With the vast evidence associating microbiome disturbance with disease, we can address a substantial gap in our understanding of how changes in the bacterial, viral, and fungal microbiota in the gut, lung and/or oral cavity may affect distal organ/mucosal sites directly through microbial translocation, through signaling mechanisms and/or bioactive molecules, or via crucial immune stimulation/activation of key regulatory pathways early in life .  Bi-directional host signaling and environmental factors such as the timing and availability of nutrients shape microbiota composition, function, and metabolites.  Recent advances indicate that irregularities in circadian-dependent host functions such as mucosal barriers, defensins, and immune cells are associated with markers of dysbiosis and the risk of disease.

The regulatory and metabolic capacity of the human microbiome may also play a fundamental role in the conversion of drugs and priming the immune system. Understanding drug transformation through microbial metabolism is increasingly necessary, and it may lead to the discovery of biomarkers that could correlate with therapeutic success or treatment outcome. Conversely, drug treatments have the potential of altering the host microbiome, which can act as a surrogate biomarker during a course of therapy leading to implementation of necessary adjustments at the individual level.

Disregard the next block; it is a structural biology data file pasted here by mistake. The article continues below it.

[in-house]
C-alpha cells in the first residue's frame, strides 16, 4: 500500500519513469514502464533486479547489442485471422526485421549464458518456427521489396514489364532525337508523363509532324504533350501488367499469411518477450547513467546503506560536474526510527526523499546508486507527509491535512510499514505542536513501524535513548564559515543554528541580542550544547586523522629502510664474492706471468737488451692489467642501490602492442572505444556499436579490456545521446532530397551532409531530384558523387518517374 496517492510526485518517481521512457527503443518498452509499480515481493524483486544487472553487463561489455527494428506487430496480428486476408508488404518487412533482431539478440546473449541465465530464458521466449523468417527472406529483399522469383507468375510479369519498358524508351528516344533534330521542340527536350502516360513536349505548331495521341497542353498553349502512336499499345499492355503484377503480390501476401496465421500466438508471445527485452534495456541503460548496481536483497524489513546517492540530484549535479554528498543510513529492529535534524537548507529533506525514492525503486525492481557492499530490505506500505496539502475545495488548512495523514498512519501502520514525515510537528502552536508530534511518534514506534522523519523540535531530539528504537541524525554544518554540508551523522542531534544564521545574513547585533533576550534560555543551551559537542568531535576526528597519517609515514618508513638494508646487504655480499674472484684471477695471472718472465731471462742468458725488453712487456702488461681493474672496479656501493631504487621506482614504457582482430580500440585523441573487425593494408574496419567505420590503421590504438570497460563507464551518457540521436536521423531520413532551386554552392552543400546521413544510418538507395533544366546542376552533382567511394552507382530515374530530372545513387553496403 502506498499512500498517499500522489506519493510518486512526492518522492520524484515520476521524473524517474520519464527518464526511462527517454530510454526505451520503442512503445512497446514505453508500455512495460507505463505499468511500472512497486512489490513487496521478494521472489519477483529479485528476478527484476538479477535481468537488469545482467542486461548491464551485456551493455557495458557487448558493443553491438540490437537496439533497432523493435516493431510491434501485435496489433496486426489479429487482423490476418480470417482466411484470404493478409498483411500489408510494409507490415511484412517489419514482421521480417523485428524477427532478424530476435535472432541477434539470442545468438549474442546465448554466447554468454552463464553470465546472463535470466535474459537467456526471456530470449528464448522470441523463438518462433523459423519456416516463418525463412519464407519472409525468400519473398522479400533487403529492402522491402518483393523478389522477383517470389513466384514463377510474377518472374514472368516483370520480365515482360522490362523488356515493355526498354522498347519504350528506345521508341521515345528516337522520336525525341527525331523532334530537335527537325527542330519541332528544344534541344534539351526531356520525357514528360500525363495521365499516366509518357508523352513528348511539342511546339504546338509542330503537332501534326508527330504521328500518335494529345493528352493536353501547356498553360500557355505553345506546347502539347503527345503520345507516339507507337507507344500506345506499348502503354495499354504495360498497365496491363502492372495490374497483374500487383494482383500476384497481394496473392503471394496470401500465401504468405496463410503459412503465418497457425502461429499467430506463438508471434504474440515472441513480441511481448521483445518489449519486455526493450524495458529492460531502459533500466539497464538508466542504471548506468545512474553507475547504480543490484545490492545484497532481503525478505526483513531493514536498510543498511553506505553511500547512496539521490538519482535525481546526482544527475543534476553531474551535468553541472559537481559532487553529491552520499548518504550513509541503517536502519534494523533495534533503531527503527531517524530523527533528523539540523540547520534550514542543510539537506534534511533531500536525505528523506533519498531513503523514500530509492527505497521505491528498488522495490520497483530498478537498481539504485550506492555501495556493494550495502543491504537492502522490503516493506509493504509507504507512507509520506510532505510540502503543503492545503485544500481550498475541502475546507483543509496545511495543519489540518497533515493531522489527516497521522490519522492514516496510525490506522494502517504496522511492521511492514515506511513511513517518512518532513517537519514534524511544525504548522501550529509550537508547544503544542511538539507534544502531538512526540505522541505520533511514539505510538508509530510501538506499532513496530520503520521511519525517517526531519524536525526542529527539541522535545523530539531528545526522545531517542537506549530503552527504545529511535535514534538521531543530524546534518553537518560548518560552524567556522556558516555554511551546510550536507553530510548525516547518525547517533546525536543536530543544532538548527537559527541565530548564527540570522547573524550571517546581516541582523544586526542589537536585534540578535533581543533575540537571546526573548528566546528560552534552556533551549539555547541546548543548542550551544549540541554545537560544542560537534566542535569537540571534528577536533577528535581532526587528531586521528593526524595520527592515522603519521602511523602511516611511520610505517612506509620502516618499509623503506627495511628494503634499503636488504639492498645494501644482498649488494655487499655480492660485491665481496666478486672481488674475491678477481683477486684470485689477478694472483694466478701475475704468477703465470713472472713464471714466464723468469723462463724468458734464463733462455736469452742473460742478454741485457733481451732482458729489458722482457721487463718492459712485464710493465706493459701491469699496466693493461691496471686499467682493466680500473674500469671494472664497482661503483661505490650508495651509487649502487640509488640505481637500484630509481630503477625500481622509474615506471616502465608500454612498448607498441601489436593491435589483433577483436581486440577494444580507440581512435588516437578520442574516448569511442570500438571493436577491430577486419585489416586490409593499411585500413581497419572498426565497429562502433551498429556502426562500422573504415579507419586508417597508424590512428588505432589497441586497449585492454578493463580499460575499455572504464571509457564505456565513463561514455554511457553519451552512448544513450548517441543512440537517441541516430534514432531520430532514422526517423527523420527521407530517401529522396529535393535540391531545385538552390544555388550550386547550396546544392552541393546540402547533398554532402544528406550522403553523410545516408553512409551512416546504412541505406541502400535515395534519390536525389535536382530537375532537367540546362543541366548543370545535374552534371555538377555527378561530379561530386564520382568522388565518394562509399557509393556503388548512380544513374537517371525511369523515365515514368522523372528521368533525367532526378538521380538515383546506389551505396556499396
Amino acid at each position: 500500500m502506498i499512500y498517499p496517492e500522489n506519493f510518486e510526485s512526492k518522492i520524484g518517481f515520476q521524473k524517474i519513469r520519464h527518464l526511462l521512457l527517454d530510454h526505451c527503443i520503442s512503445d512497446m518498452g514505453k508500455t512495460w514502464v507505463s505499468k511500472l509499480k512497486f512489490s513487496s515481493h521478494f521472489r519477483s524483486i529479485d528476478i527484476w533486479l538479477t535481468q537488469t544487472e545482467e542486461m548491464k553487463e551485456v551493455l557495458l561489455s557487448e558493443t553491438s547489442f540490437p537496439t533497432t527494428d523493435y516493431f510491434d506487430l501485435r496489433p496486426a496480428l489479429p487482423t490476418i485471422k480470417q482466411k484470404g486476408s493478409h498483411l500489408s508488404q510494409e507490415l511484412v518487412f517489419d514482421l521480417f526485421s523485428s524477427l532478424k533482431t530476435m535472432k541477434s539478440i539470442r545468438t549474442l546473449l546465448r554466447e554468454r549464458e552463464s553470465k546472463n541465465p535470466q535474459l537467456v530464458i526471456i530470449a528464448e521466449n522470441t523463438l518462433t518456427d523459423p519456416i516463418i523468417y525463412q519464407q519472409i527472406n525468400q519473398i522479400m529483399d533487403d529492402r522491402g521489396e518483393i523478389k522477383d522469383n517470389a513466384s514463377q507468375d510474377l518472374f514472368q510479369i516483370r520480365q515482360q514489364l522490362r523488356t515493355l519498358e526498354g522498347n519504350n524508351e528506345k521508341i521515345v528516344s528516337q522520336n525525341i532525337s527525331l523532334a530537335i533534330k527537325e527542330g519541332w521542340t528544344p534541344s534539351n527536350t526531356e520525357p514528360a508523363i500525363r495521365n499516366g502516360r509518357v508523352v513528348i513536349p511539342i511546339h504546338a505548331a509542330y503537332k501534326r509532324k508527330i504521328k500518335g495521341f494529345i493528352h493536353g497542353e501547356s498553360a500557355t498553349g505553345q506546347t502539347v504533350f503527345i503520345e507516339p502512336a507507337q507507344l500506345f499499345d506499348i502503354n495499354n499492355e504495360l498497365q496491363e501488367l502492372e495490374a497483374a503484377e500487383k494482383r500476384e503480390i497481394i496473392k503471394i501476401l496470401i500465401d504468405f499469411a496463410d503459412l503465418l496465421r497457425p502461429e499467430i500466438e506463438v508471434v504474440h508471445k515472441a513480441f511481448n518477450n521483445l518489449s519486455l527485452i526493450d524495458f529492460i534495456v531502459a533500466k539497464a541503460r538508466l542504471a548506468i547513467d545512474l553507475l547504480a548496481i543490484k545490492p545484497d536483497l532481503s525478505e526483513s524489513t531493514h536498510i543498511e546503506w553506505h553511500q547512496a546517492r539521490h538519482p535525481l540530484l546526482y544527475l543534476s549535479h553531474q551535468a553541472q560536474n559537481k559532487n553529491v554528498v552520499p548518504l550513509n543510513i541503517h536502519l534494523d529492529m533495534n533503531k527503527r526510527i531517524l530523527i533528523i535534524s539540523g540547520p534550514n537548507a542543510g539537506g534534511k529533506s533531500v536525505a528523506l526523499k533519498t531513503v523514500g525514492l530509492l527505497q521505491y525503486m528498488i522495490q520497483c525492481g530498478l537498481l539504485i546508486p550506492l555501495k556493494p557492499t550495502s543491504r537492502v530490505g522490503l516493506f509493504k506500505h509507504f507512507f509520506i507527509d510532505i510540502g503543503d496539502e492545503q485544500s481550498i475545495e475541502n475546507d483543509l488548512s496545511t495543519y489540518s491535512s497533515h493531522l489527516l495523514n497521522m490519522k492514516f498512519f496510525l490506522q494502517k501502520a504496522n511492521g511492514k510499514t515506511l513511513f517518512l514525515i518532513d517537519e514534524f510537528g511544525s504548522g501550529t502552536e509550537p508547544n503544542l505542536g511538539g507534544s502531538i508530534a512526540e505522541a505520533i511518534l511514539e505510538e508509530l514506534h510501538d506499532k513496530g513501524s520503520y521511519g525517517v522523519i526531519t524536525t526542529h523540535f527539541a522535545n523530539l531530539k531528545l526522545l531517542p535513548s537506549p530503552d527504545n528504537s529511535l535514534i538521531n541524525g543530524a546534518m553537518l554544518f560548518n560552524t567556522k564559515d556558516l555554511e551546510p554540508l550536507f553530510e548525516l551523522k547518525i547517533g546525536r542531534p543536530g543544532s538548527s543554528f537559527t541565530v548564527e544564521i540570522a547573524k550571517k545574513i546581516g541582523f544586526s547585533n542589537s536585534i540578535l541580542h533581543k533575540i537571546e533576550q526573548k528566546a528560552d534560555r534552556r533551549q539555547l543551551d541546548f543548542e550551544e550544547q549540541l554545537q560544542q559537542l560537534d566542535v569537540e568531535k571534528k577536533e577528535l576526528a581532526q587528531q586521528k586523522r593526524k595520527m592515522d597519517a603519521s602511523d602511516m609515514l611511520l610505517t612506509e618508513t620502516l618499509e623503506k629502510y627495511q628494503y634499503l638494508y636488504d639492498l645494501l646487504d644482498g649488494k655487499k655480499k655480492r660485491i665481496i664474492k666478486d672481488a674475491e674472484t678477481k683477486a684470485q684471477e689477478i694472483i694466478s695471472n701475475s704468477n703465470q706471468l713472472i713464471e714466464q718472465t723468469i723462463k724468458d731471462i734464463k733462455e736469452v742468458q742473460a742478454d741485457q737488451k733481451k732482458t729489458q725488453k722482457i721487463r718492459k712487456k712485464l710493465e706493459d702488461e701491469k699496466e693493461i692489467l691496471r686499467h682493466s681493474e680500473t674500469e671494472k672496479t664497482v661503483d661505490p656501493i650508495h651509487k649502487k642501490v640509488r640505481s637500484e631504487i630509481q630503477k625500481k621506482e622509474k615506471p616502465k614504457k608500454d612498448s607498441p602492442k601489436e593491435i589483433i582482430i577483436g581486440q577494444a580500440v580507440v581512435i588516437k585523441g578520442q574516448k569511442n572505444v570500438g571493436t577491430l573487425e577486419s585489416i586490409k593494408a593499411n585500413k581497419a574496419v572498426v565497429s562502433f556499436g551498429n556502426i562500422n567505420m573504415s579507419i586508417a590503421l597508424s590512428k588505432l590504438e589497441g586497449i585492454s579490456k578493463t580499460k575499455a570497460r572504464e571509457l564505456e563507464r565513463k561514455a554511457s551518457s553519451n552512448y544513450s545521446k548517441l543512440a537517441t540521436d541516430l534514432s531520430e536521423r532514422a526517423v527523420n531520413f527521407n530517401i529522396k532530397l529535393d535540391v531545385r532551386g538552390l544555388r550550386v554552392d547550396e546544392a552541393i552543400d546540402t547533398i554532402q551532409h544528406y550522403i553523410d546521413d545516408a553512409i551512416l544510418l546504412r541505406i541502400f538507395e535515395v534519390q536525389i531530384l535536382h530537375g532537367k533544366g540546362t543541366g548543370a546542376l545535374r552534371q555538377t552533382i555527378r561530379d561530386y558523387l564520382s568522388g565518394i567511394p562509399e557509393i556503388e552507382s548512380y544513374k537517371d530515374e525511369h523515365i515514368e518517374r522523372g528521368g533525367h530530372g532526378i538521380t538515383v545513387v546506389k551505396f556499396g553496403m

The objective of this FOA is to attract investigator-initiated multidisciplinary R01 research projects to define mechanistic interactions between the microbiome (gut/lung/oral or combinations) that influence normal physiology and pathophysiology of diseases within NHLBI’s mission (see NHLBI Strategic Vision and mission). This FOA aims to address this gap in “causation,” leveraging the use of available biospecimens from existing cohorts and biobanks, using state of the art technologies (including high throughput sequencing, transcriptomics, proteomics, metabolomics, single cell profiles) and animal models, if applicable, with the goal to further our understanding of the complex microbiome-host interactions and functions. This FOA also encourages multidisciplinary collaborations among scientists in a wide range of disciplines including those with HLBS expertise (pulmonologists, cardiologists, hematologists, sleep and circadian experts ), immunology, microbiome and microbial ecology, metabolism, genomics, other ‘-omics’ sciences, and bioinformatics.